Tree roots, photo by SarahTz

Earlier in the month we published our giant list of the 25 best books in occulture in 2016, our list of the 5 tarot and oracle decks reviewed and ranked from 2016, our list of the 11 best articles on magick we published this year, and the 11 best articles on occulture from 2016.

Of the 17 articles on religion and spirituality we published in 2016, these are the 7 most popular.

Click on the title link to take you to the full article to revisit articles you’ve forgotten, meant to read, or maybe haven’t seen yet if you’re newer to the site. (Welcome!)

We’ve had a fantastic year, and it’s all thanks to you — our supporters and readers.

Happy holidays!

Oculus at the Pantheon, photo by Mark McQuitty7. Working with multiple pantheons: A beginner’s guide

By Donyae Coles

Multiple pantheons may come naturally; many people say that they are “drawn” to gods and goddesses from various belief systems, but this isn’t to say that this process doesn’t take some preparation and work from the practitioner. Working with multiple pantheons can open the practitioner up to accidental cultural appropriation, or even offending the very deities that they wish to honour. Still, it is not impossible to do and may help to further a practitioner down their path or open up whole new view of magick for them.

[Read the full article.]

Pere La Chaise, cemetery carpet, photo by K Kendall

6. Connecting with the dead

By Chris Alluan

Our beloved dead are not just spirits that we honor at Samhain or when we miss them. They are powerful spirits that can benefit us in many ways. Even in the afterlife they retain their wisdom and any skills that they had in life. If they were once doctors, they still have the ability to give sound advice on health and well-being. If they were architects, they will be able aide in building new structures. If they were artists or poets, they will be able to inspire you to create great works of art, similar to a muse. Most importantly, because they love you as family, they will protect you from harm, give advice, and aide you in healing.

[Read the full article.]

Tree, photo by subflux

5. Heathenry and Anglo-Saxon cosmology

By Marc Gaidin

Anglo-Saxon Heathenry, barring the separate Theodish belief, is sometimes called Fyrnsidu, and is a nebulous and lesser-understood branch of Germanic cultural Heathenry.  As its name would imply, it finds its expression within a pre-Christian Old English context, as opposed to the more populous expression found in various Nordic iterations such as Asatru.  While similar to Theodism, and informed by in part by a lot of the advances in that religious hierarchy, the discussion of Theodism is not the purpose of the article.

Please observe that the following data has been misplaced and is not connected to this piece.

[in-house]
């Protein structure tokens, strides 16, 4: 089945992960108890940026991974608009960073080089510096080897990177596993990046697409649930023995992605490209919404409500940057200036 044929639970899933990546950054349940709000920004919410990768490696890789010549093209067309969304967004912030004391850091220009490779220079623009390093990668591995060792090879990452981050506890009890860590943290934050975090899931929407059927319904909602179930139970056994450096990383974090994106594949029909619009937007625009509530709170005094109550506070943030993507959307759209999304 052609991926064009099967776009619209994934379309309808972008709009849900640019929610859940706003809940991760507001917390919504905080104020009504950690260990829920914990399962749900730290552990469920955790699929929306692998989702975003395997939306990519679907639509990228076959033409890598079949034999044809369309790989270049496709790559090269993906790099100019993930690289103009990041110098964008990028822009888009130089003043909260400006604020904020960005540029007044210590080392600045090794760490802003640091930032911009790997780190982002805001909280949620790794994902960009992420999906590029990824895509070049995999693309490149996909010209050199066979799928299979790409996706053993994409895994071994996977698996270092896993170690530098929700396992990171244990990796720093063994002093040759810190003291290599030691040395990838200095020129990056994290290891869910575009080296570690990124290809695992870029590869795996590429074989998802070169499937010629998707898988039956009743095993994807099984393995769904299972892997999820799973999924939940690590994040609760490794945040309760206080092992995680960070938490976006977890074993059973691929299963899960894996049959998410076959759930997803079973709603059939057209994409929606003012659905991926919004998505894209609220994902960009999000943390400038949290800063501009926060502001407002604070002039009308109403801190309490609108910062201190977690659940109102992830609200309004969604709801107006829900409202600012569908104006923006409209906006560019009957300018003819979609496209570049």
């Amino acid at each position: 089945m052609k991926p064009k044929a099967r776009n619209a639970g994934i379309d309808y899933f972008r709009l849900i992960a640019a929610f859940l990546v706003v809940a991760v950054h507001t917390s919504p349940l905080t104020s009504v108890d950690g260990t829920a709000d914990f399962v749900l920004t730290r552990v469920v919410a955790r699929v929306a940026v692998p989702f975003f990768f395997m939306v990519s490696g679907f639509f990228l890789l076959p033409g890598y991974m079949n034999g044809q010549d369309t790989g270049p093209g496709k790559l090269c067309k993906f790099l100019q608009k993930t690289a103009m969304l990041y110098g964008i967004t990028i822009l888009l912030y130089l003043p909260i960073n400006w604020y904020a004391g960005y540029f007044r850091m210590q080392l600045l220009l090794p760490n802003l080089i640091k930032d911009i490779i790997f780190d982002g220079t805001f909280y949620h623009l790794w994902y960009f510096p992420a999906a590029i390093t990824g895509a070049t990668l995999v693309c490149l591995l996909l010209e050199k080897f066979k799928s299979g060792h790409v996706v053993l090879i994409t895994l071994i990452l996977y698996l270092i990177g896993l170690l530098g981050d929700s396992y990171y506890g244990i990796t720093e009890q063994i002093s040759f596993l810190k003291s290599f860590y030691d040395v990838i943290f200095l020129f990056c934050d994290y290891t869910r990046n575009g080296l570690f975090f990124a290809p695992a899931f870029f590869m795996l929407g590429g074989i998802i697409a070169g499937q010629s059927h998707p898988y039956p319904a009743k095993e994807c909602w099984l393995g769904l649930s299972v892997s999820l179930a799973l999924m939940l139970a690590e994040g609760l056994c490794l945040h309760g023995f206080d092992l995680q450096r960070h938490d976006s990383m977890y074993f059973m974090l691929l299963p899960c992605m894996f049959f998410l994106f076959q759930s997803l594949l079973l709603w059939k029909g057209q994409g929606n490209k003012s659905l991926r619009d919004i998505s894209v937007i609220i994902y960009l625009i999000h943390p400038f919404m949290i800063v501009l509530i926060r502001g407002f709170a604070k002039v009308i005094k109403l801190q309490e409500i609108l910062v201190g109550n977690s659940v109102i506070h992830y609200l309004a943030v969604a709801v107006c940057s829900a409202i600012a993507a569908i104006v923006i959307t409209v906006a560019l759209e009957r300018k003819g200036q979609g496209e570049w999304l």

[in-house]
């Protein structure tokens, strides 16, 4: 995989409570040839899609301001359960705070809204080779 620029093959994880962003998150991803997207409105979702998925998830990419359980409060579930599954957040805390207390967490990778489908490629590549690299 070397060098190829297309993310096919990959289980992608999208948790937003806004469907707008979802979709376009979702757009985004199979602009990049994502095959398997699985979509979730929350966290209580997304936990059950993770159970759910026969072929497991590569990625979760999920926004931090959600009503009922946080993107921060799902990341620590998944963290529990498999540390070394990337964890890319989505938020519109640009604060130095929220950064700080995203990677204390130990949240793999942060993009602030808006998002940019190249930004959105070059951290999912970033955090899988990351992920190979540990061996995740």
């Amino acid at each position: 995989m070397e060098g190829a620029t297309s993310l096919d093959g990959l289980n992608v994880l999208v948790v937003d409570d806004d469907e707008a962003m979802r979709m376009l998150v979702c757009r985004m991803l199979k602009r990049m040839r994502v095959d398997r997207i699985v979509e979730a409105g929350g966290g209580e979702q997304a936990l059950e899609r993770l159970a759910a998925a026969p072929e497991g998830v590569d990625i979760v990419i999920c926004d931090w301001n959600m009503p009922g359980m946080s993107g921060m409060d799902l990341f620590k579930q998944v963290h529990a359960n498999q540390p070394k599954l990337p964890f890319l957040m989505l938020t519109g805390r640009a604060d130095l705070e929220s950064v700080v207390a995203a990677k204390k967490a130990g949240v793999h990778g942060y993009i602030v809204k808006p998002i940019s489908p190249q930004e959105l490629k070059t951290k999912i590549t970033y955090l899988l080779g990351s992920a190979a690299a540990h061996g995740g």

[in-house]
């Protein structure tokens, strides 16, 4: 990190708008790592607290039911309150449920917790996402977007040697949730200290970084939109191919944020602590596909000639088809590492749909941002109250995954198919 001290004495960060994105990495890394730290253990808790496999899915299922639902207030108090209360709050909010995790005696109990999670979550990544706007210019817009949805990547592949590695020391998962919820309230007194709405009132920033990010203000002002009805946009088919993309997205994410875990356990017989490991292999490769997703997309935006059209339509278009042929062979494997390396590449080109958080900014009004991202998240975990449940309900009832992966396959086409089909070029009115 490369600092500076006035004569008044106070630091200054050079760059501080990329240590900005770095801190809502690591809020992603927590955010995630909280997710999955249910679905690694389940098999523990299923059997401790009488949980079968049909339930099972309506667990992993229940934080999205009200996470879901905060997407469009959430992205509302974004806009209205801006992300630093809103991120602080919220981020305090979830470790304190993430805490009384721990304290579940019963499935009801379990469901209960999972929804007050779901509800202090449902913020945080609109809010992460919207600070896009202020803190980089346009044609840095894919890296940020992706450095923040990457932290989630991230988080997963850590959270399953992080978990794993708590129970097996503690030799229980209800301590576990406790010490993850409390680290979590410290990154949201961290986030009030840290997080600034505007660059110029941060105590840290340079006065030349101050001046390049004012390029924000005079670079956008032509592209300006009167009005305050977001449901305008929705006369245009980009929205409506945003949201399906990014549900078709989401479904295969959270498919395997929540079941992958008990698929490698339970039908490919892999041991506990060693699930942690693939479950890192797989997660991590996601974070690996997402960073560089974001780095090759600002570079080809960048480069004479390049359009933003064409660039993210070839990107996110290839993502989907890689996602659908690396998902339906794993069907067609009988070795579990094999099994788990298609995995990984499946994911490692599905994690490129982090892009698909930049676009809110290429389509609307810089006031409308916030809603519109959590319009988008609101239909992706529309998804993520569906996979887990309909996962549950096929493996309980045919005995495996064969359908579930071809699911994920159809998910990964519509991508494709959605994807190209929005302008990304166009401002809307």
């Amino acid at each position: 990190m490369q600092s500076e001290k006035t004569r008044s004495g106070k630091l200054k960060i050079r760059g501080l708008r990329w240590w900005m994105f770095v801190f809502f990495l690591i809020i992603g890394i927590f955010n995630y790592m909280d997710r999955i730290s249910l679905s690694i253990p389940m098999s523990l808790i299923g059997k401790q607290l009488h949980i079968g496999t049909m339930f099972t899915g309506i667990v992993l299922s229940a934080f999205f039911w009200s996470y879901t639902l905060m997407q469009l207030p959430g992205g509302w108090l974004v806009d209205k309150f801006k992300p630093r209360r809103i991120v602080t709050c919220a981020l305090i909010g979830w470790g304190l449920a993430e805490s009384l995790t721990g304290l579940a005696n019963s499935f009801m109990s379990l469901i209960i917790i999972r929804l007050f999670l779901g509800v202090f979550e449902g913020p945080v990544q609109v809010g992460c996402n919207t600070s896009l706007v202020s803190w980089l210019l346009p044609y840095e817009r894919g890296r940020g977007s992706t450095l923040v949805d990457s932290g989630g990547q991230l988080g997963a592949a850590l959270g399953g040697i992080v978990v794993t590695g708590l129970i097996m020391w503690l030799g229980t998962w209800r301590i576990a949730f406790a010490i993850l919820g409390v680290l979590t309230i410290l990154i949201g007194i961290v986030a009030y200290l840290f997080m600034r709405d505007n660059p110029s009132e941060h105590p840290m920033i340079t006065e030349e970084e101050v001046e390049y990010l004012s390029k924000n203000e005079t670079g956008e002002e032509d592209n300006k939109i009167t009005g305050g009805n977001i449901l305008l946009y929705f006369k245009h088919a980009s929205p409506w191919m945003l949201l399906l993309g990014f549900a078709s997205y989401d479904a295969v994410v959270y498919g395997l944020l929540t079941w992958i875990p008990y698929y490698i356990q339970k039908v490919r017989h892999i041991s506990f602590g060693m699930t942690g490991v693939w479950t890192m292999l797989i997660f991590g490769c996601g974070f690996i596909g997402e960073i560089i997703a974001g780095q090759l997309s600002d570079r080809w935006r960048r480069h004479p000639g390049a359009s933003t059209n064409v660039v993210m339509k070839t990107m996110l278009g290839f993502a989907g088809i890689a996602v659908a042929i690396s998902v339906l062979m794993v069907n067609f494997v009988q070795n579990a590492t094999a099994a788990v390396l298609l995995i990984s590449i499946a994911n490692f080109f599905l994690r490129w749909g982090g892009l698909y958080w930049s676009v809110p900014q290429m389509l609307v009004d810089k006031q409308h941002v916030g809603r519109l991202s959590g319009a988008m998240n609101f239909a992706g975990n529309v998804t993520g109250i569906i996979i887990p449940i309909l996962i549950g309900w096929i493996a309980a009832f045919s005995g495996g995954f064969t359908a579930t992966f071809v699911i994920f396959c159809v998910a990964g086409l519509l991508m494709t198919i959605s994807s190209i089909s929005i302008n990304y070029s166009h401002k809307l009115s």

[Read the full article.]

Black guitar, photo by juliana luz

4. Satanism in music and devotional practice

By Marie RavenSoul

Spanning many genres including folk, blues, rock, and metal, it is evident how much people are fascinated by the Prince of Darkness and Satanism.  In my earlier article, “Satanism in music: Satan sets the tone,” we looked at how Satan has been portrayed in music throughout the years. His influence is everywhere.

Cultures of every kind have had their own style of music that they use for spiritual practices. It’s the same for Satanism, although each Satanist is free to choose the kind of music that is pleasing to them and they are not bound by rules or tradition.

[Read the full article.]

White picket fence, photo by John Matthies

3. Problems with whitewashing in worship

By Donyae Coles

A new movie, Gods of Egypt, has recently ruffled more than a few feathers as promos for the film were released and all of the gods from an African country were, more or less, white. You can look at this as just another example of Hollywood whitewashing and question why such a topic would be brought up in a magazine devoted magick, mysticism and spirituality, but the sad thing is, even in enlightened communities such as our own, this same sort of whitewashing happens in spiritual practice. This form of cultural appropriation is often overlooked but just as insidious and harmful as wearing an Indigenous headdress to a festival.

[Read the full article.]

Portable Shrine, shrine by Laura Perry

2. Portable shrines: You can take it with you

By Laura Perry

For years, whenever I traveled I carried my altar accoutrements in a drawstring bag that I wedged into a corner of my suitcase or backpack. Along the way, I prayed nothing would break or fall out and get lost. But since my spiritual practice is an integral part of my daily life, I rarely felt I could leave everything behind when I was traveling. I like to have a physical focus, even if it’s a small one, which means carrying some Pagan loot around with me when I go places.

[Read the full article.]

Isis, photo by Terry Feuerborn

1. Mysteries of Isis

By Mogg Morgan

If you know a little bit about me and my previous books on Egypt, focused as they have been on the god Seth, then you might be surprised that I have spent so much time researching Isis, his nemesis. By way of explanation, I think, because of his special character, Seth provides a holographic or fractal perspective on the entire ancient Egyptian mythos. Seth is supposed to know all of the gods innermost secrets, and threatens to expose them. If he is negative, then we can know them by a simple process of reversal. During one of my meditations on this material, I felt that I had been “instructed” or perhaps “called” to tell a particularly obscure episode in her story. That’s the mysteries after all.

[Read the full article.]